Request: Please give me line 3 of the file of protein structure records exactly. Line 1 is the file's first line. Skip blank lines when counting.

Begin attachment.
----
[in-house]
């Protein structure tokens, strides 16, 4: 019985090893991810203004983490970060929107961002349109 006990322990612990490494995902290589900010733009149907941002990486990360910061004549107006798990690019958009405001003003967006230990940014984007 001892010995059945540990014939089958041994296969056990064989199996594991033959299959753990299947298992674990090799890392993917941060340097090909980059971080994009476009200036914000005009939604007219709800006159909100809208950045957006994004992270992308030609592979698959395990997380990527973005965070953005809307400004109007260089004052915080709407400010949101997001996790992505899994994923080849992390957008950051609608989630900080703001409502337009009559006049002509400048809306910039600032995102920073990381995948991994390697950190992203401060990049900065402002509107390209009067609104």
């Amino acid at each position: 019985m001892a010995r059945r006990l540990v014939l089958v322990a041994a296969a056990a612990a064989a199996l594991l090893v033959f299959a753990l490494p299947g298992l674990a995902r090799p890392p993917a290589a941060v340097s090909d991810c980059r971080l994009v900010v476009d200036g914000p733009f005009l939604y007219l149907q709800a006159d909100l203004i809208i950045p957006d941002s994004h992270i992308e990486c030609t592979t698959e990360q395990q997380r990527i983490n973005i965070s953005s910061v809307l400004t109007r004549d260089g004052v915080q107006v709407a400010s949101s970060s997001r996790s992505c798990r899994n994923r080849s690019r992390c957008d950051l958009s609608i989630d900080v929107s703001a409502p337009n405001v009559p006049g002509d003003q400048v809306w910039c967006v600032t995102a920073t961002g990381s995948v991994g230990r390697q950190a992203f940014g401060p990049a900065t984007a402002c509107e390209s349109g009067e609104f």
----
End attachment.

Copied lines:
């Amino acid at each position: 019985m001892a010995r059945r006990l540990v014939l089958v322990a041994a296969a056990a612990a064989a199996l594991l090893v033959f299959a753990l490494p299947g298992l674990a995902r090799p890392p993917a290589a941060v340097s090909d991810c980059r971080l994009v900010v476009d200036g914000p733009f005009l939604y007219l149907q709800a006159d909100l203004i809208i950045p957006d941002s994004h992270i992308e990486c030609t592979t698959e990360q395990q997380r990527i983490n973005i965070s953005s910061v809307l400004t109007r004549d260089g004052v915080q107006v709407a400010s949101s970060s997001r996790s992505c798990r899994n994923r080849s690019r992390c957008d950051l958009s609608i989630d900080v929107s703001a409502p337009n405001v009559p006049g002509d003003q400048v809306w910039c967006v600032t995102a920073t961002g990381s995948v991994g230990r390697q950190a992203f940014g401060p990049a900065t984007a402002c509107e390209s349109g009067e609104f």